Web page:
Trending: Where do Seattle’s newcomers move from? Drivers license numbers reveal some surprises

Seattle plans to vote on legislation that would repeal the city’s new head tax Tuesday, less than a month after the City Council unanimously approved the controversial plan. But City Council President Bruce Harrell isn’t calling the political quagmire a mistake.

“The mistake would be to do nothing,” Harrell said in an interview with KING 5. “To put your head down and try to enact a strategy that a lot of people have a lot of problems with.”

Harrell went on to say that “tomorrow we will set the reset button.”

Harrell scheduled the special meeting as a campaign called “No Tax on Jobs” prepared to submit the requisite signatures for a ballot referendum that would allow voters to overturn the tax in November. But Harrell said that feedback from the public, rather than the campaign, motivated the about-face Monday.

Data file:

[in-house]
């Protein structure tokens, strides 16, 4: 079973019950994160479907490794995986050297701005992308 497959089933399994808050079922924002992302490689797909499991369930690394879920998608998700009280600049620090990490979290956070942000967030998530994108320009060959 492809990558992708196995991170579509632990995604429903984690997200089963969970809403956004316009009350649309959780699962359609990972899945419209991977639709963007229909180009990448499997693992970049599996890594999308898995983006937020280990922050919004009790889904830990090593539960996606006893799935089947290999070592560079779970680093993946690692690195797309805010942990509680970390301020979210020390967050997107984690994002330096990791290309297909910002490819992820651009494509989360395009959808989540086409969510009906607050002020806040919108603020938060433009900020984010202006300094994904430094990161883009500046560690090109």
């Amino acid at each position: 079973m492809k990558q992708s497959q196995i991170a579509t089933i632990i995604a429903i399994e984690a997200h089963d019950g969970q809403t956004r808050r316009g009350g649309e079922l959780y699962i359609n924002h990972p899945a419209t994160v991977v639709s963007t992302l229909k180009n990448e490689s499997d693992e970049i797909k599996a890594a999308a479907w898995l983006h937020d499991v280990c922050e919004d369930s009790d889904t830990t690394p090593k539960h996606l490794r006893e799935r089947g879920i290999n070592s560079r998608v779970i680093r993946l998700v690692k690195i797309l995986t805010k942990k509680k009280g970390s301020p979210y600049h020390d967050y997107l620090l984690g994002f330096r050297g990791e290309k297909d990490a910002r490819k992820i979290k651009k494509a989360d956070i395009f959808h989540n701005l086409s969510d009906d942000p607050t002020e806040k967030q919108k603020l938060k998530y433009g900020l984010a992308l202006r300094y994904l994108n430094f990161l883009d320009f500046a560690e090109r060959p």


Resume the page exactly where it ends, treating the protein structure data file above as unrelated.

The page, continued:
Seven of the nine City Council members have indicated that they will support the repeal in response to criticism of the approach from the public. The tax was designed to raise funds for affordable housing and homeless services but many of its critics question whether the Council can spend taxpayer dollars wisely to address the homelessness crisis.

If the Council approves the repeal plan, it would be a dramatic end to a months-long saga that pitted the business community against City Hall and neighbors against one another. The law that made it over the finish line in May would levy a tax of about $275 per full-time employee each year on Seattle companies with more than $20 million in annual revenue. A chorus of Seattle businesses spoke out against the tax, Amazon the loudest. The e-commerce giant threatened to slow its growth in Seattle pending the initial head tax vote.

Amazon has not commented on the repeal plan but others in the business community are applauding the reversal of course.

Catch up on all of GeekWire’s coverage of the head tax here. 

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